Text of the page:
Keyser to close police dispatch; 911 Center to handle calls

Liz Beavers
Tribune Managing Editor
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KEYSER - The Keyser City Council has approved the closure of the Keyser Police Department dispatch, with the Mineral County 911 Center to take over all dispatching duties no later than July 1.

A total of four city employees will be affected by the decision, with one to be transferred to another position within the city, one to be hired by the 911 Center, and two to be given severance packages. All three of the employees not retained by the city were given the opportunity to interview for the 911 Center job, but two of them opted out, according to city administrator Jeff Broadwater.

Broadwater made the recommendation for the Memorandum of Understanding between the city and county, saying the move was necessitated by finances.

“Over the last three years, we’ve averaged a $50,000 loss … that’s a pretty staggering amount,” he said.

“We’re in a tough spot and Luke  and his staff are willing to help,” Broadwater said of Office of Emergency Management/911 director Luke McKenzie.

Calling the Keyser Police Department a “training ground” for qualified officers, Broadwater said the city pays to send new officers to the West Virginia State Police Academy and once they are trained, they take better-paying jobs in other departments.

“It’s not a process we can continue,” he said, noting that the monetary drain on the city results in other areas being neglected.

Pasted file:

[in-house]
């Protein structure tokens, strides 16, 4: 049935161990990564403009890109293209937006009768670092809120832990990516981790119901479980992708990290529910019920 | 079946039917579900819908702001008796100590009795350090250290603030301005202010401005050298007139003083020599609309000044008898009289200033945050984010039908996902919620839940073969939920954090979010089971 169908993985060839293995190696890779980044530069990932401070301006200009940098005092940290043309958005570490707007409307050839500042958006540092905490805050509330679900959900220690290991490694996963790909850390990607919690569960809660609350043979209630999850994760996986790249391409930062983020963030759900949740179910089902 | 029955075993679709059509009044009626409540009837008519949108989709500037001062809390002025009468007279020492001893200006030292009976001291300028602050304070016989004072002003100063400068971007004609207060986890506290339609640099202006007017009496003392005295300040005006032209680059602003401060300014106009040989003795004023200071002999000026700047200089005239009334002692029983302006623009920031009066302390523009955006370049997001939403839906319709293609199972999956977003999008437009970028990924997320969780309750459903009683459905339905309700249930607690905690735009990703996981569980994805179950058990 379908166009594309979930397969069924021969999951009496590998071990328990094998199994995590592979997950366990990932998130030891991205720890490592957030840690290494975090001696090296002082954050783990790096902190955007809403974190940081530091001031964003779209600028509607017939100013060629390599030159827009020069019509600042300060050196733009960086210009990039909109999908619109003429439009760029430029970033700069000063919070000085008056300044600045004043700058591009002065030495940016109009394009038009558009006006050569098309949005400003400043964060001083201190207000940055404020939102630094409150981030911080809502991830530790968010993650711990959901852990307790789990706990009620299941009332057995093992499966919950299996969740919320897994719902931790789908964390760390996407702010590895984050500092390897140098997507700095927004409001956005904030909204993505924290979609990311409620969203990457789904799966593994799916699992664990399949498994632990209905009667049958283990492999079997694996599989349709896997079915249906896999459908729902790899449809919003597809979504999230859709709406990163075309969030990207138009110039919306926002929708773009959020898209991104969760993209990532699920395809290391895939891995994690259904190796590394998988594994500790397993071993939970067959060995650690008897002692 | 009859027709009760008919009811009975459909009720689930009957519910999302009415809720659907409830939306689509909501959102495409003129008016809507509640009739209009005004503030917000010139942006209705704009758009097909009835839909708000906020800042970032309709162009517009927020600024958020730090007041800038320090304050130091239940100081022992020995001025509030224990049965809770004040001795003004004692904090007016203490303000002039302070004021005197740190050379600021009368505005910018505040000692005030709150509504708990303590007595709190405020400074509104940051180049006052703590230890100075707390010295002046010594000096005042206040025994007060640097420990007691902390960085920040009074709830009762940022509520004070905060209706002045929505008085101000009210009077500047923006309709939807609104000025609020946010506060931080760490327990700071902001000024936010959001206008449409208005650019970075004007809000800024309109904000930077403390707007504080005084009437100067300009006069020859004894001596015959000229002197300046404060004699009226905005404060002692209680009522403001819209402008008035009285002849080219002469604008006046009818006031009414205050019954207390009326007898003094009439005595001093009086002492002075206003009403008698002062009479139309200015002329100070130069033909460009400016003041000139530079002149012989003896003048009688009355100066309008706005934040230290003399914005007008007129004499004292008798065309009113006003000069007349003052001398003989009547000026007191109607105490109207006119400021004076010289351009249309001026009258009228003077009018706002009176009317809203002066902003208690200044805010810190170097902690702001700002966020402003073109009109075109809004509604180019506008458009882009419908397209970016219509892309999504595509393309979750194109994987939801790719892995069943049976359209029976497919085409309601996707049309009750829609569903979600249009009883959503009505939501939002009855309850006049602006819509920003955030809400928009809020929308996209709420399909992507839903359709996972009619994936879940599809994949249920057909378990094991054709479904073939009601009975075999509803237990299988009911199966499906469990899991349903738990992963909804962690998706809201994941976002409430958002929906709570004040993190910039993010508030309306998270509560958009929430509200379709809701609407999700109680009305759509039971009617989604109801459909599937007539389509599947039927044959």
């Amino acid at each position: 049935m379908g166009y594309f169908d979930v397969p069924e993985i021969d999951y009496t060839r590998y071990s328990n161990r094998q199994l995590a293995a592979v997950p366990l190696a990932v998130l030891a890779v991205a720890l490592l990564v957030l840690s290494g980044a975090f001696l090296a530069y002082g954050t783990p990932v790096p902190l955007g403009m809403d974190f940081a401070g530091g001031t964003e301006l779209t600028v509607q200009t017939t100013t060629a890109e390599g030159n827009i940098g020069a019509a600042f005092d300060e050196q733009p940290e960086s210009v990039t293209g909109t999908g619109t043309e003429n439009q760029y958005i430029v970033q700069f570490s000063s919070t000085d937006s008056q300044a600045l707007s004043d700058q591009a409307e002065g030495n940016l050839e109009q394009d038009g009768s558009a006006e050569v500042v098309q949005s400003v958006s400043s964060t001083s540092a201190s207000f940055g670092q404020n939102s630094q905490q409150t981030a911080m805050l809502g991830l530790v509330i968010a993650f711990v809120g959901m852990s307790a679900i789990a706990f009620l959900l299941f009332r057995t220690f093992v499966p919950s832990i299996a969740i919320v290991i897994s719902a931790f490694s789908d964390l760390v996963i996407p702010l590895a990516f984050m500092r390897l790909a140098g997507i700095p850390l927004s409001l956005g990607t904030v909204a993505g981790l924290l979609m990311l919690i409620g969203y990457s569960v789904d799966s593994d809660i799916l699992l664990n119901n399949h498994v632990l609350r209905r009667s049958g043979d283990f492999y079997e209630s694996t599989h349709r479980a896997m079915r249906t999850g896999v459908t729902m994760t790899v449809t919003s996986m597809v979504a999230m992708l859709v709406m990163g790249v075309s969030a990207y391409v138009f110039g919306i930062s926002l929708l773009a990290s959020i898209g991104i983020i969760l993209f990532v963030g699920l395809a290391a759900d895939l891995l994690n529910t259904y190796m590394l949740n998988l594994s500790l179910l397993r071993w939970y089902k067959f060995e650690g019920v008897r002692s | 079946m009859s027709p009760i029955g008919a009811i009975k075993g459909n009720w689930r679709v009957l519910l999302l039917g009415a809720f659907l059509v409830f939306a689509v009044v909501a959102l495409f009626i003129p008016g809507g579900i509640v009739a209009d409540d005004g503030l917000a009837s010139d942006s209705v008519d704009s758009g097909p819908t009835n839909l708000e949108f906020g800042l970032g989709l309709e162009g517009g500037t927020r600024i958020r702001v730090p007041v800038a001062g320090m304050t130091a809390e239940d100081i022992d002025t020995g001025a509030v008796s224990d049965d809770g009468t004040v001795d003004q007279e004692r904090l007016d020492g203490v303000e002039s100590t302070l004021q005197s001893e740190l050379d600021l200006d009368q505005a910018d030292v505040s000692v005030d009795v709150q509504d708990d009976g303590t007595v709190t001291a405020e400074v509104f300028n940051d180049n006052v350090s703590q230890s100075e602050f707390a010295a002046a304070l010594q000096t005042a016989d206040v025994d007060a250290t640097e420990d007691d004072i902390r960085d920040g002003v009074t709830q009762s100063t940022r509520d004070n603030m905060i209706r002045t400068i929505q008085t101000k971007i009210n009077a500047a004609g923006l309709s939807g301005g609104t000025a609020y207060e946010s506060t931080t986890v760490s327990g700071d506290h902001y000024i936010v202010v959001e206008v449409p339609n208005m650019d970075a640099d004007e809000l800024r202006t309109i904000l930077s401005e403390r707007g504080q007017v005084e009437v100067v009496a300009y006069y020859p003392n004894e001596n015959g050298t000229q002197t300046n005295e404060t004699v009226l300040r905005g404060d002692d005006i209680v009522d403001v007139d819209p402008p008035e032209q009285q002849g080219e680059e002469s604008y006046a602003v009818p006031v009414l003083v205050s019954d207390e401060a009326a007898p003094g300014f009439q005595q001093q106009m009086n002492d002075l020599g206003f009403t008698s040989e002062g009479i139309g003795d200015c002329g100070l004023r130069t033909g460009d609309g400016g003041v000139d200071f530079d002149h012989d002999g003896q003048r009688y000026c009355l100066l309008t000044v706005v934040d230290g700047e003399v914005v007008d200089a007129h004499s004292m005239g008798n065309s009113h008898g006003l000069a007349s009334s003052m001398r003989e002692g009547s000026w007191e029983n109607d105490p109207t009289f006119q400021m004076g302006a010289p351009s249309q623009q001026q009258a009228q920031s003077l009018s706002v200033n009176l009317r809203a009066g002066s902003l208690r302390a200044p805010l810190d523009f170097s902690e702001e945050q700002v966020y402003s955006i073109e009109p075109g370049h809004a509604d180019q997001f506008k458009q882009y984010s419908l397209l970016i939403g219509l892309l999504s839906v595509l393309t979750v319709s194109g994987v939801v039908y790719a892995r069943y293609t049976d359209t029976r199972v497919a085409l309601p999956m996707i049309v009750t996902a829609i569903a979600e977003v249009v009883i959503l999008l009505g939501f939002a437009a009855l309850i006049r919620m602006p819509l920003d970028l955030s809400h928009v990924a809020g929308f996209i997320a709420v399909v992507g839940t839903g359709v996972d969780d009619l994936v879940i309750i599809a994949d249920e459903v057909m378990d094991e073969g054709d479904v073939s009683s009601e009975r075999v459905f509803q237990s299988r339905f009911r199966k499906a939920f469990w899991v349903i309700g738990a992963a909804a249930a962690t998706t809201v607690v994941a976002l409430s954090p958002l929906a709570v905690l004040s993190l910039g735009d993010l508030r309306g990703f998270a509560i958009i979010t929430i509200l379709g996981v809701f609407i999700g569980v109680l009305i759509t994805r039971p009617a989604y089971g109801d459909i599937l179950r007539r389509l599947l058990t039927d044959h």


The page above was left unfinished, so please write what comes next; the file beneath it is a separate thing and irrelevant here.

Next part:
“We’re not buying any new vehicles, we’re not buying any new equipment, we’re not putting anything in parks and rec. We’re not doing anything but sending people to the academy and they’re moving on,” he said.

McKenzie says the 911 Center, which has always dispatched fire and rescue for Keyser, will be adding to its ranks in order to more easily absorb the Keyser Police dispatching duties into their regular routine.

“We are going to add additional staff and we’re going back to three per shift 24/7,” he said, adding that he feels the merger “will be better for the entire county” as all calls will now be handled at one central location.

To assist in the hiring of the additional county personnel, the City of Keyser will pay the 911 Center what Broadwater described as a “one-time payment of $$70,000.”

After that, the city funds normally used for the dispatchers will be redistributed to help boost other employees’ wages.

“What we pay is almost a disgrace. We can’t keep quality employees,” Broadwater said.

And although he called the elimination of dispatch “a step in the right direction,” Broadwater noted that it is “just the first step.”

Mayor Damon Tillman feels the citizens of Keyser will now get a county-provided service they have already been paying for.

“The citizens were already paying a 911 fee,” he said. “They were paying the fee for the 911 center and they weren’t using it.

“It makes sense for us to do this now … the citizens have paid this fee for years,” he said.

Tillman said he knows the citizens of Keyser will be in good hands with the dispatchers at the 911 Center.

As for the city’s finances, the mayor says Keyser just couldn’t afford it’s own dispatch any longer.

“We have to do what we need to do,” he said. “It’s not fun, but it’s necessary.”

Mineral County sheriff Forrest Ellifritz, who at one time worked as a Keyser PD officer, called it “the right choice at the right time,” and agreed that having the county dispatch all in a centralized location will be a boon to the county’s emergency services.

Keyser PD chief Paul Sabin called the decision “bittersweet,” but noted that it was “a necessary evil.”